WEC Losses It's Biggest Customer, YOU NEED TO KNOW THIS
Curious how the Wall Street business news isn't picking this up. Here's the Milwaukee Journal article.
Upset over four rate hikes in five years, We Energies’ largest customer has signed on with a new electricity provider to power two iron ore mines in Michigan’s Upper Peninsula.
Cliffs Natural Resources Inc. has notified We Energies that it will begin buying electricity from Integrys Energy Services, a retail electricity provider that markets electricity in states that have opened up their power markets to competition, spokesman Dale Hemmila said.
Cliffs spent $120 million with We Energies last year, according to a Cliffs filing with the Michigan Public Service Commission.
“The reason really comes down to a cost figure,” said Hemmila. “Over the last five years we’ve seen our rates through We Energies increase by roughly 110%. With Integrys we will see a reduction in energy costs in the magnitude of tens of millions of dollars."
Cost savings are projected at 17% to 26% under the multi-year deal the mines have signed with Integrys, Hammila said.
The mines’ change of electricity providers was disclosed by Wisconsin Energy Corp. Chairman Gale Klappa during an investor conference call Wednesday afternoon. Klappa said the change would not have any impact on the Milwaukee utility company’s 2013 earnings.
“We're evaluating our options for mitigating this loss of load for 2014 and beyond,” he said.
In response to a question from an investment analyst, Klappa said. “We simply have to look at the future of the Presque Isle Power Plant up in the Upper Peninsula.”
The utility tallied up the impact of the recent customer departures on a web site that tracks customer choice in Michigan. Of 2.5 million megawatt-hours of sales in the Upper Peninsula last year, about 56% are now poised to leave We Energies.
The future of that power plant has been up in the air in the past. The utility was considering a plan to shut the Presque Isle coal-fired power plant in Marquette because of more stringent air pollution rules being imposed by the U.S. Environmental Protection Agency.
The potential shutdown spawned a series of proposals — which generated controversy — that would have seen new power lines built to supply electricity to the Upper Peninsula, at a cost of nearly $1 billion.
Instead of shutting it down, We Energies last year struck a deal with Michigan-based Wolverine Power Cooperative to keep the plant running and in compliance with EPA regulations. That would be accomplished by Wolverine investing up to $140 million in environmental contol equipment to reduce air pollution generated by the power plant – and Wolverine taking an ownership stake in Presque Isle.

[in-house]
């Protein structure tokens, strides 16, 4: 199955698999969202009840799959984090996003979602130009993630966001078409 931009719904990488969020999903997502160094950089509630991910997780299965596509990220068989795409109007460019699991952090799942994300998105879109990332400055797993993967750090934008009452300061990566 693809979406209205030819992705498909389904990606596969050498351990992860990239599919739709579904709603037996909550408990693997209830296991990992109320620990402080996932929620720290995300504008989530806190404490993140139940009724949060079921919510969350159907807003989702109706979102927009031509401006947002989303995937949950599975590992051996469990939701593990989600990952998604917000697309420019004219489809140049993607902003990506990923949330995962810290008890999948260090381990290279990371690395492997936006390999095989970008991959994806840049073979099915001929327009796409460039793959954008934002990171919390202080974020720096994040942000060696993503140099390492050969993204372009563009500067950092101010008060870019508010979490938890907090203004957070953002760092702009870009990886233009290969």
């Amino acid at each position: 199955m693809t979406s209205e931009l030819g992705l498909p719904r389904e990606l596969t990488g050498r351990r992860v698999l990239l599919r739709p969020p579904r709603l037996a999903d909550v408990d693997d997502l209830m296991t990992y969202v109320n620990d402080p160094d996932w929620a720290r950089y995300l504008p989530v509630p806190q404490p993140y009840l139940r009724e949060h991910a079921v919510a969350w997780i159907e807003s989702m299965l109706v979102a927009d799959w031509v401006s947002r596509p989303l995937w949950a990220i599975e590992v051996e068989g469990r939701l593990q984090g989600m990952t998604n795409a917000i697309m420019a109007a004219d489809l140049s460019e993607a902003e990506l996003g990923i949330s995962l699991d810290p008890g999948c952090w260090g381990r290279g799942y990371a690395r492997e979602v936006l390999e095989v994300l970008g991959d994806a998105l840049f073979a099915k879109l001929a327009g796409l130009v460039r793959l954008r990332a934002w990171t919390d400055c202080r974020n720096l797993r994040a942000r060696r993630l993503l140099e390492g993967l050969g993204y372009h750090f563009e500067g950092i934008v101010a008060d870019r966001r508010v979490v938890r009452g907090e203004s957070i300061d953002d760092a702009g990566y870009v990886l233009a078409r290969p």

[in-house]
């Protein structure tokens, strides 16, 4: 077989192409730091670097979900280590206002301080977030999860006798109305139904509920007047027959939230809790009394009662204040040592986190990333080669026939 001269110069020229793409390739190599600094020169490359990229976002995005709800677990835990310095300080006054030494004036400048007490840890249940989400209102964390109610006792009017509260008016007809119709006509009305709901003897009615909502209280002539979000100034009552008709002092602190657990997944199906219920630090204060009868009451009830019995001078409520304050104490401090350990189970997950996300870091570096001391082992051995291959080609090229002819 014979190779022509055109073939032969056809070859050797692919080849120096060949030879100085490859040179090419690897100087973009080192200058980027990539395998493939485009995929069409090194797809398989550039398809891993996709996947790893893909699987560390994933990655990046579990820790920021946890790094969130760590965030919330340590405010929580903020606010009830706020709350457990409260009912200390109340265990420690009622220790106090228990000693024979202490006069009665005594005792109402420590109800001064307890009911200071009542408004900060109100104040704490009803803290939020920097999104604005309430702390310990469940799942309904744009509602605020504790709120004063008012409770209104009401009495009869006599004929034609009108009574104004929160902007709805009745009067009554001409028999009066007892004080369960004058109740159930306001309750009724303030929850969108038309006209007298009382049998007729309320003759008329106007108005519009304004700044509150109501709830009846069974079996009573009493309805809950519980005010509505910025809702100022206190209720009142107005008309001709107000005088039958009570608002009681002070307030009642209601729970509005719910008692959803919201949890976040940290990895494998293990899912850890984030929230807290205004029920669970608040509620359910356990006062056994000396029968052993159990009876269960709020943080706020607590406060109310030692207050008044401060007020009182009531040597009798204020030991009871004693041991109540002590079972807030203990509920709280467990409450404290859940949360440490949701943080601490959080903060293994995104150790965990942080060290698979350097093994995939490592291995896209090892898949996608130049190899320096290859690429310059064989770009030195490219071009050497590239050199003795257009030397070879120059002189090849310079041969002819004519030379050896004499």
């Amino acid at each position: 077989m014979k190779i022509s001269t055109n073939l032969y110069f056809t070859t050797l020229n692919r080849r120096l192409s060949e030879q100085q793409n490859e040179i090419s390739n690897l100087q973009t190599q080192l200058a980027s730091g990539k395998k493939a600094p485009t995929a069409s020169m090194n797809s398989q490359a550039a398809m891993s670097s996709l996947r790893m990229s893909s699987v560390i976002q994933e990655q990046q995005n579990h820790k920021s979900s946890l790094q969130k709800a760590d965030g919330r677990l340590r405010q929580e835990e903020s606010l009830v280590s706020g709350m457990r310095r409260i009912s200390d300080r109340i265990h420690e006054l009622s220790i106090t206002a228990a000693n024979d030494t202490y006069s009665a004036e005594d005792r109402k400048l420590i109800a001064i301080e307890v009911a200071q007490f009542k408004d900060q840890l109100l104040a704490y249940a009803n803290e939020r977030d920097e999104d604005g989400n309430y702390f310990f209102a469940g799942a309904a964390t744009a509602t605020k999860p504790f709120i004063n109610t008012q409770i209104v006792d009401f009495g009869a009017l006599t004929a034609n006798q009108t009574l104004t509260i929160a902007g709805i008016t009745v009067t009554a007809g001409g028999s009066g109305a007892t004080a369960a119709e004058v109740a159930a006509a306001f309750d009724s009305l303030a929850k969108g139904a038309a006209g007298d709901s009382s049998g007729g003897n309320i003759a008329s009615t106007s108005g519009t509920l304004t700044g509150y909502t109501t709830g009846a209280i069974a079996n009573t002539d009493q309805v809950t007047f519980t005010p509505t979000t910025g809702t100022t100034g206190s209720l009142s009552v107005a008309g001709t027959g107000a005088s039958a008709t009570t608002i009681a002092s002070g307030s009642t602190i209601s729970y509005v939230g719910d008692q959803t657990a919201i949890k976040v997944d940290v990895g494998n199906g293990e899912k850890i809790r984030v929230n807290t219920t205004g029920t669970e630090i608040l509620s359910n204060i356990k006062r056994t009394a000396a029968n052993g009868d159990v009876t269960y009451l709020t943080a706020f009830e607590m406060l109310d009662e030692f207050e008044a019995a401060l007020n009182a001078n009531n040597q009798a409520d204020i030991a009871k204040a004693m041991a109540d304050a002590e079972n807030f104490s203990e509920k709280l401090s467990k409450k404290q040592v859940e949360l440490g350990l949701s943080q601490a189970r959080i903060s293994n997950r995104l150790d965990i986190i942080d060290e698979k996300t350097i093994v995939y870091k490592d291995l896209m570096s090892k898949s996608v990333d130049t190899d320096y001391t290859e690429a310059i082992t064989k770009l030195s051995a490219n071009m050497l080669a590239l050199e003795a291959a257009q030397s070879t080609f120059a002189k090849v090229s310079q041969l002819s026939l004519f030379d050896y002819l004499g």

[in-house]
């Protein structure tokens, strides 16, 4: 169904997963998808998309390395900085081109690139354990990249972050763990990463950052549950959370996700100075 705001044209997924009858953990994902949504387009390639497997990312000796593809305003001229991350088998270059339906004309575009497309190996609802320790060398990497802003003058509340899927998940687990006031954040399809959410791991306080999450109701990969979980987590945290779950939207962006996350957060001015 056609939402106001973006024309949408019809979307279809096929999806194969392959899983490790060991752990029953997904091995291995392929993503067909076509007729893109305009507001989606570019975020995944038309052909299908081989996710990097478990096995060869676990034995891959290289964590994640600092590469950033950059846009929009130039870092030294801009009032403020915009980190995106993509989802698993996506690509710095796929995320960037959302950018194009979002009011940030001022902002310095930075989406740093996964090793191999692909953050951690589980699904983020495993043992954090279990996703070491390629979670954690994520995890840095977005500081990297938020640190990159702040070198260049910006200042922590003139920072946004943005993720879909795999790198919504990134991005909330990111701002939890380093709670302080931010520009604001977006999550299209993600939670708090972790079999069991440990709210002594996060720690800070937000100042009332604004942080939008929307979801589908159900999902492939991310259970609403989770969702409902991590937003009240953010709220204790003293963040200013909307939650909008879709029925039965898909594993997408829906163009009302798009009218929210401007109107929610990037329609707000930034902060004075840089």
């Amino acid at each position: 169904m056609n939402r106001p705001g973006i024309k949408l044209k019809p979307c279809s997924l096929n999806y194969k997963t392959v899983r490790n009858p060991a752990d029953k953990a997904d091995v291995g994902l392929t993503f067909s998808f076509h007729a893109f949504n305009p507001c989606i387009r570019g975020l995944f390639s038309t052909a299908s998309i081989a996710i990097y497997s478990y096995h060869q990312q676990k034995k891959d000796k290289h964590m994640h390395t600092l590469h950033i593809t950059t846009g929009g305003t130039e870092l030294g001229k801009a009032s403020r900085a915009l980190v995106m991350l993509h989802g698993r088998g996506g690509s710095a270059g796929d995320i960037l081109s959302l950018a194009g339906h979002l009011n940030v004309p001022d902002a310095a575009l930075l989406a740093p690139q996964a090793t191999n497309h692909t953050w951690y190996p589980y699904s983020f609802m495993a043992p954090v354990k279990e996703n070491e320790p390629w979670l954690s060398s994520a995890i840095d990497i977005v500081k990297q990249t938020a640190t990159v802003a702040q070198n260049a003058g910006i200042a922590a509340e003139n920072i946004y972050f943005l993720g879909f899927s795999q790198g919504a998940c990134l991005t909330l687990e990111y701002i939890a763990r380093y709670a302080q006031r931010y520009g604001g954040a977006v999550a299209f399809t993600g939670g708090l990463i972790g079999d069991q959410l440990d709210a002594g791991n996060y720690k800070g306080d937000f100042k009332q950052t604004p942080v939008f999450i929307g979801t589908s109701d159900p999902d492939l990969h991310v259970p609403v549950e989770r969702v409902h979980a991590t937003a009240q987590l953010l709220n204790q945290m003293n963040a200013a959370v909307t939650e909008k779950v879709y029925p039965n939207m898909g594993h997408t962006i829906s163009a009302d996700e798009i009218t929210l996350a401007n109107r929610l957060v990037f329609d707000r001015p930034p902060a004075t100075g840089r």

The power plant employs 160 to 170 people.
The mines employ about 1,600 people in the Upper Peninsula, including about 340 who returned to work this week to restart the Empire mine, which has been idled for several months, Hemmila said.
But that restart is temporary, as the Empire mine is scheduled to close next year, Hemmila said. The outlook for the Tilden mine, which is the larger of the two mines, is more stable because Cliffs recently signed a long-term deal to supply iron ore to a key customer through 2024, he said.
We Energies has not seen significant customer defections under the Michigan electric choice law until now. A number of smaller customers, including a paint store and bank branch, have recently notified they are signing on with alternate suppliers, Klappa said.
"We are the last utility that I'm aware of in Michigan to see customer switching,” said Klappa. “From 2002 up until June of this year, we hadn't lost a single customer in the Upper Peninsula.”
We Energies' primary operations are in Wisconsin, a regulated state that does not allow competition, as well as Michigan, which has opened up a portion of its market to competition.
Under Michigan’s utility choice law, the number of customers that can move to a new supplier is capped at 10% of a utility's sales. However, a legislative change in Michigan in 2008 exempted the mines from that 10% cap.
Pretty interesting. WEPCo has talked about shutting down PIPP for a long time. Nearly all the power went to Cliffs Mining. They lose the contract to Integrys (that has no generation interest in the region). The transmission provider has fallen short of wheeling power to the area on several occasions. Now WEPCo has no customer and no reason to maintain the plant (even when Wolverine Power wants to partner); so they announce the closing of the site. MISO throws the nix on the decision because of potential regional voltage collapse. So WEPCo is forced to maintain a site that's not economically viable, to provide power to a competitor that will discount the same to a it's former customer. The only way to make this work is if the costs are distributed to other customers. The winners are Cliffs, the employees of the plant and the taxpayers of Marquette County. In effect- de-regulation means more regulation. Agreed... this is a great WSJ article.